Diverse Populations, Inclusive Practices: Why Diversity in Clinical Research Matters

Ashley Toy
May 28th, 2019

Memorial Day isn’t the only holiday observed in May. Last week, we observed a couple of days that you may not have known about: Clinical Trials Day and World Day for Cultural Diversity for Dialogue and Development.

Established by the Association for Clinical Research Professionals (ACRP), Clinical Trials Day was on May 20. It is intended as a well-deserved day of recognition and appreciation for the people who conduct clinical trials, and the contributions they make to improving public health.

World Day for Cultural Diversity for Dialogue and Development was on May 21. It is a day designated by the United Nations for appreciating the importance of cultural diversity and learning to coexist harmoniously.

Both of these days are important on their own, but together they also bring up an important conversation about diversity and inclusion in clinical research.

Why diversity is important in clinical research

Having diverse groups of participants on a study makes medical products safer and more effective for everyone, since it allows researchers to see how interventions affect individuals of different ages, races, ethnic groups and genders.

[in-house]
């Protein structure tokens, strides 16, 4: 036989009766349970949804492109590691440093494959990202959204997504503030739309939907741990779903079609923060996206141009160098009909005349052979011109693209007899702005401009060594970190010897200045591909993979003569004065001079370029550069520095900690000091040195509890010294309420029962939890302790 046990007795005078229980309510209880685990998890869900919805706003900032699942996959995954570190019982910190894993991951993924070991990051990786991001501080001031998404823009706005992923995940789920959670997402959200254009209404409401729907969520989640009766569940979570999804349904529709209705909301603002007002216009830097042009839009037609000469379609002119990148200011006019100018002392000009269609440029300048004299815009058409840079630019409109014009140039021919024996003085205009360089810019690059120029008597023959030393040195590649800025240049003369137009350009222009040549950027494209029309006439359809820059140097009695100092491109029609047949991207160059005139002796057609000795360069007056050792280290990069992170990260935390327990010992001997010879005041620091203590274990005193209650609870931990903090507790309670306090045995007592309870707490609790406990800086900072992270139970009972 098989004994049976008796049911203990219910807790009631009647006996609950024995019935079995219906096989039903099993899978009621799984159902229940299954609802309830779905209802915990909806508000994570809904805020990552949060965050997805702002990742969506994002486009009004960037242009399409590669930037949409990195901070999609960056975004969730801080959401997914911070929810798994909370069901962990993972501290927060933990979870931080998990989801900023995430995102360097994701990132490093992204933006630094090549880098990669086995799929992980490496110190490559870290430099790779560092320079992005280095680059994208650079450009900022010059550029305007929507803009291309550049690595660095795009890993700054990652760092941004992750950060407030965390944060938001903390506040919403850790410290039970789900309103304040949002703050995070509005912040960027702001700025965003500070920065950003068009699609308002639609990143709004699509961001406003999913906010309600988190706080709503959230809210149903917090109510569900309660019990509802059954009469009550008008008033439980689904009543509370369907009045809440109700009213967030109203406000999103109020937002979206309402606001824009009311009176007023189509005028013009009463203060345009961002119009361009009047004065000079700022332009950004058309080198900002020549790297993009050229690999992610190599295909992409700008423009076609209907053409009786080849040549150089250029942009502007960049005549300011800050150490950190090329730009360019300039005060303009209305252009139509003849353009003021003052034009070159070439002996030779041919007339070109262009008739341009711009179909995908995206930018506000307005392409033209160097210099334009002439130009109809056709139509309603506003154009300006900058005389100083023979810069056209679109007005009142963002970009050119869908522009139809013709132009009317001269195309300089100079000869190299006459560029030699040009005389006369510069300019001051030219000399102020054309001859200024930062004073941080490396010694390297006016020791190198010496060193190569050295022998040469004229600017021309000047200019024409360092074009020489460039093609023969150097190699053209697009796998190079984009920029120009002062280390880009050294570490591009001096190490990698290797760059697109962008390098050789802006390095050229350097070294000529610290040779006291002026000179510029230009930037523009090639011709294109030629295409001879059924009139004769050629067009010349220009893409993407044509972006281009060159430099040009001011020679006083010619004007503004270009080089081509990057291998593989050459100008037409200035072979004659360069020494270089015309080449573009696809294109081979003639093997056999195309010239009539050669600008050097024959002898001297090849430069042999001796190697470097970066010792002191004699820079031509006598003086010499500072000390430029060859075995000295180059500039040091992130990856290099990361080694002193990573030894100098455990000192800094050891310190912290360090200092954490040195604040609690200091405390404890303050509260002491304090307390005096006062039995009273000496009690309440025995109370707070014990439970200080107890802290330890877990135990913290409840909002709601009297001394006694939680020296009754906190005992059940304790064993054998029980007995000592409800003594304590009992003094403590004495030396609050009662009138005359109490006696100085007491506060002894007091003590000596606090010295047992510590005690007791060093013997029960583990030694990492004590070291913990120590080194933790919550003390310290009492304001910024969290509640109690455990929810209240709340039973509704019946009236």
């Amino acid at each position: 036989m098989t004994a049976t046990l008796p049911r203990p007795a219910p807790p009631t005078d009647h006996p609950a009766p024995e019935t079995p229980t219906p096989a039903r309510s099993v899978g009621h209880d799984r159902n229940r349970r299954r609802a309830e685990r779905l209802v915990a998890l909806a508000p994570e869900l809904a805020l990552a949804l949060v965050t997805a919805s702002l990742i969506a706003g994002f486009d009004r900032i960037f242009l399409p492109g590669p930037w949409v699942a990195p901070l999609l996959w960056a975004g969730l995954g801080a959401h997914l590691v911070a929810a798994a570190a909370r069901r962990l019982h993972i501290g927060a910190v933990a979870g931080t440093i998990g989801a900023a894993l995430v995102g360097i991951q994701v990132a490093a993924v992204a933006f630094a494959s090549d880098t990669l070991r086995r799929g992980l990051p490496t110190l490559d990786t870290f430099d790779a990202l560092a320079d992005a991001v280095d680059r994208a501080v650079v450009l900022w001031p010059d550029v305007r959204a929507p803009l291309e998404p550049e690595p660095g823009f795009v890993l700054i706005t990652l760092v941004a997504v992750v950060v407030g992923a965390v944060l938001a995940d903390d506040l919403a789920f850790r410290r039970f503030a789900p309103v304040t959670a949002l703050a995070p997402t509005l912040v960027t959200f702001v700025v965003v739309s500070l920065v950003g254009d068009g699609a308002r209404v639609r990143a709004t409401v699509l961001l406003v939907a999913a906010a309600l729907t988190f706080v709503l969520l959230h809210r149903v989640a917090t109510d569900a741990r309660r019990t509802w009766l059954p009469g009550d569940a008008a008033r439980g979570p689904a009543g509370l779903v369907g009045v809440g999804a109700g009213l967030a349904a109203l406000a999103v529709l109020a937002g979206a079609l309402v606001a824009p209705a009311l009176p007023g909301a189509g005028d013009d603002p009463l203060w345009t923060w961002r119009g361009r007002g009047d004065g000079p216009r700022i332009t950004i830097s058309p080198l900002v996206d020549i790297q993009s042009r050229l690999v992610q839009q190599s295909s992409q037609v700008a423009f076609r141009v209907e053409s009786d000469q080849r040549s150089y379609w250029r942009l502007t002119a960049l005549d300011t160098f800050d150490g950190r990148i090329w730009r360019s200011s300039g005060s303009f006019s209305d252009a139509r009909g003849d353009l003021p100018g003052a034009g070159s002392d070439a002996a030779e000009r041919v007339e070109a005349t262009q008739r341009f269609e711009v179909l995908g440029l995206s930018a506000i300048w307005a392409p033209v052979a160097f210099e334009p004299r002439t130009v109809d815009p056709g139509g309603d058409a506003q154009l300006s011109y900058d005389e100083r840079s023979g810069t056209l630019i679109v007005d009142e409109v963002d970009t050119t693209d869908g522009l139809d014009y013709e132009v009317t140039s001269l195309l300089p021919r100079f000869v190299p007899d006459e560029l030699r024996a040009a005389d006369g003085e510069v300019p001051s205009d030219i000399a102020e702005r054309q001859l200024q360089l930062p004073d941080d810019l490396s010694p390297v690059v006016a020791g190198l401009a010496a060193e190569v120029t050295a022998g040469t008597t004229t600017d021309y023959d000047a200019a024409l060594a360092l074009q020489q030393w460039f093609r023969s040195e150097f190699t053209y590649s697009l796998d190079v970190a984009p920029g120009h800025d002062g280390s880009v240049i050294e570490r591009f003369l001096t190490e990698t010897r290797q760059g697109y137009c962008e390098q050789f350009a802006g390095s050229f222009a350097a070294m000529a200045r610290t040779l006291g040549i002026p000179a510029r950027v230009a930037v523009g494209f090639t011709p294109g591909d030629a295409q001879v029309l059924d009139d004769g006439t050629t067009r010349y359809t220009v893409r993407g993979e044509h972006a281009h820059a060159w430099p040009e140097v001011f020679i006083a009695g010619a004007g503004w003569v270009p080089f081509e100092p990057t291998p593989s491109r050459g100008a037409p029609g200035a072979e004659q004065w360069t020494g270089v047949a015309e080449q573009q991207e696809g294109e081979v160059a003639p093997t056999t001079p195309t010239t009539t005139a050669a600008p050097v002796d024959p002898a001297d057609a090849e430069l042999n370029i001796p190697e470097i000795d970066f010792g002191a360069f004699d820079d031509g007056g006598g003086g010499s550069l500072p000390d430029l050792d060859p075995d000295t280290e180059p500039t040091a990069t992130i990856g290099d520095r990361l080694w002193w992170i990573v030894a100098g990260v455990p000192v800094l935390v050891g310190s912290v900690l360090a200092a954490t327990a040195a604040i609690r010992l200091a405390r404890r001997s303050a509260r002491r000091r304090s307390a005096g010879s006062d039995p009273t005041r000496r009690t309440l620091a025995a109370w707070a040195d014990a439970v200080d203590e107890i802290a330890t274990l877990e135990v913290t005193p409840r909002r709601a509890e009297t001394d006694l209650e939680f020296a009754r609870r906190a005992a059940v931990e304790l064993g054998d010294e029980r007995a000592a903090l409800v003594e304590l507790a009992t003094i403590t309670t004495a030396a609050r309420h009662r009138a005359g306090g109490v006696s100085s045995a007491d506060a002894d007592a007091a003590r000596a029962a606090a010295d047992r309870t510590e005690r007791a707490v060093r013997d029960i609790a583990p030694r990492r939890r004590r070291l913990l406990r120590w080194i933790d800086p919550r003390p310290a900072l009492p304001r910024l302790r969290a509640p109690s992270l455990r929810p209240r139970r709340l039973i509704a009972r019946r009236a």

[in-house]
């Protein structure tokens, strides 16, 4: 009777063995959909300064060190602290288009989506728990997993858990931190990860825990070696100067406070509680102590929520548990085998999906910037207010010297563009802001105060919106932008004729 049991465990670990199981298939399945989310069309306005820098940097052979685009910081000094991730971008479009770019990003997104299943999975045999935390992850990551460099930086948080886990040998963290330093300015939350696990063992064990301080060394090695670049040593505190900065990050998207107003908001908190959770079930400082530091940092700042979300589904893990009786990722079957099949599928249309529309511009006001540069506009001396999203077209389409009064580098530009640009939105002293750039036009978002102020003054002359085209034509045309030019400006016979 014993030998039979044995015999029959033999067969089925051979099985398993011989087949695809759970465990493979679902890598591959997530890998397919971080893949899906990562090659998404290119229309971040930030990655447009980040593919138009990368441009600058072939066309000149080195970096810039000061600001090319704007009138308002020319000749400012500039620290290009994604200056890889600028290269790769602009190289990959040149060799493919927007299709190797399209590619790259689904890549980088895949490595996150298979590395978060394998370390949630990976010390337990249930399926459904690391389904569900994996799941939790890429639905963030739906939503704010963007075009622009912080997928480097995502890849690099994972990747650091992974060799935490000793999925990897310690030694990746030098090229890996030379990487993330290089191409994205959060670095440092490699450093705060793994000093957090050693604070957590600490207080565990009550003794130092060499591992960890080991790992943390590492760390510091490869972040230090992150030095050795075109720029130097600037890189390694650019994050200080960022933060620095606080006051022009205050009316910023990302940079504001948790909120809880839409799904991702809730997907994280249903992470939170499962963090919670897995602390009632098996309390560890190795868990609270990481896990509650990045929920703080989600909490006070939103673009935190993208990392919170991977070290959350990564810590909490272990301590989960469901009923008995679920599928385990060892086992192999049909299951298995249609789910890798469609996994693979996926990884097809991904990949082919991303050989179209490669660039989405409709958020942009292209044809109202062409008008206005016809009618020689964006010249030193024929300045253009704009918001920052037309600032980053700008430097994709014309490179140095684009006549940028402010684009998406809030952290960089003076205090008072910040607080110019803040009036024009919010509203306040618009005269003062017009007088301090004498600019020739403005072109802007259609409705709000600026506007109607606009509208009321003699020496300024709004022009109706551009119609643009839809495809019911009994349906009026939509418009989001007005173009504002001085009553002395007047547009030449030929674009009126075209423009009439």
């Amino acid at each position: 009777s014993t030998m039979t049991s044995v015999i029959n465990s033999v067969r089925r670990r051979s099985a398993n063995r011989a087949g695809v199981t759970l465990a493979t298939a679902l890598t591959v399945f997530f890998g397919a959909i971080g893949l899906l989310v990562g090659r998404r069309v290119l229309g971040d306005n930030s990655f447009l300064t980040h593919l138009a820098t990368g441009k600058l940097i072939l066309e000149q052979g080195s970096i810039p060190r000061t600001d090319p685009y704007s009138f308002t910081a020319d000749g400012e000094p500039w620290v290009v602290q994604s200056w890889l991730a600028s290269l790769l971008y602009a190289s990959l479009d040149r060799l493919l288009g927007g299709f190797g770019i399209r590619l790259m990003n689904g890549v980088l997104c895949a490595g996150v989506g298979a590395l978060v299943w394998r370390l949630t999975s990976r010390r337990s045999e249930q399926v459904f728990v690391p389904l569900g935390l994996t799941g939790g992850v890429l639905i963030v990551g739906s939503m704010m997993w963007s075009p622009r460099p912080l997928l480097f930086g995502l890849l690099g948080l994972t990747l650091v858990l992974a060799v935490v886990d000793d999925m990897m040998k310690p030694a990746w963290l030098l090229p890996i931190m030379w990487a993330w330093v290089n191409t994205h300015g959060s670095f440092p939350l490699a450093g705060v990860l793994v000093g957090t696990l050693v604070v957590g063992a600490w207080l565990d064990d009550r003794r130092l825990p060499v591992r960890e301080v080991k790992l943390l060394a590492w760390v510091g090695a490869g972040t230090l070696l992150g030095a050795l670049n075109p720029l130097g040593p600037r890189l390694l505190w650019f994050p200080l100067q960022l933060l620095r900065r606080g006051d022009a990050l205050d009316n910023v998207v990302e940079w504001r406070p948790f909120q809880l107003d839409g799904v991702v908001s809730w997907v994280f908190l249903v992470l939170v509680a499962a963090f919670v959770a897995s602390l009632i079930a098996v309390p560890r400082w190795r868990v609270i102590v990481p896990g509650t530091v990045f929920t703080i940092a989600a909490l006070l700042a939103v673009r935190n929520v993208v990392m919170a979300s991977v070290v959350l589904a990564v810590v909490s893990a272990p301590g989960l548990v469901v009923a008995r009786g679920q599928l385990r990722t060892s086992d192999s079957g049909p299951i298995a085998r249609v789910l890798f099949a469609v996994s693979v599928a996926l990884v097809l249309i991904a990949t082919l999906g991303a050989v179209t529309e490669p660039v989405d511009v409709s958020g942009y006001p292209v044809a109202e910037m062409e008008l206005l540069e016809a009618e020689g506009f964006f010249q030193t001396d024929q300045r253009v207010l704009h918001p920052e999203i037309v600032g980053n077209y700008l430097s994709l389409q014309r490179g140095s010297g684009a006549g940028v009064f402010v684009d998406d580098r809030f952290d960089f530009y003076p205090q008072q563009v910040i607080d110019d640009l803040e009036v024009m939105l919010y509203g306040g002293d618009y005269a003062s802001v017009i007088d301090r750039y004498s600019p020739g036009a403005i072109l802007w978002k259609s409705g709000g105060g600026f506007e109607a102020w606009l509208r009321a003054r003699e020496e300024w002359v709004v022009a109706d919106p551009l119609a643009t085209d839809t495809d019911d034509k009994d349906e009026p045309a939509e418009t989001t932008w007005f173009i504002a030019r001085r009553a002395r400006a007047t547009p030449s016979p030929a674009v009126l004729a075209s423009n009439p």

The National Institutes of Health have established requirements for all federally funded clinical research to include women and minorities, however minority populations are still underrepresented in trial participants. Recruiting individuals to clinical trials is difficult regardless of the population, but additional barriers often exist that make it harder for minorities to participate in clinical trials, whether they be economic, linguistic, cultural, religious or geographic.

Recently, the National Cancer Institute laid out new requirements for NCI-Designated cancer centers to ensure inclusion in clinical research efforts. The Community Outreach and Engagement mandate says that cancer centers must report on the work they are doing to benefit their catchment area, or the group of patients the cancer center serves. A cancer center defines its own catchment area, but it is usually reflective of the demographics of the geographic location and patient population they serve.

The Community Outreach and Engagement portion of the Cancer Center Support Grant (CCSG) includes seven requirements: defining the catchment area, performing research to address the needs of the catchment area, population engagement in the catchment area, addressing disparities in the catchment area, accruing participants to trials to represent the demographics of the catchment area, translating research into policy implementation, and extending the reach of research and policy within and beyond the catchment area.

Community Outreach and Engagement is designed to help alleviate the increased burden of cancer on underserved populations by making it easier for them to access care and clinical trials. 

Overall, requirements from governing bodies such as the NCI and NIH are having an impact on increasing inclusion in clinical trials, but research centers need to take initiative to ensure their research participant population is reflective of the diverse world in which we live today.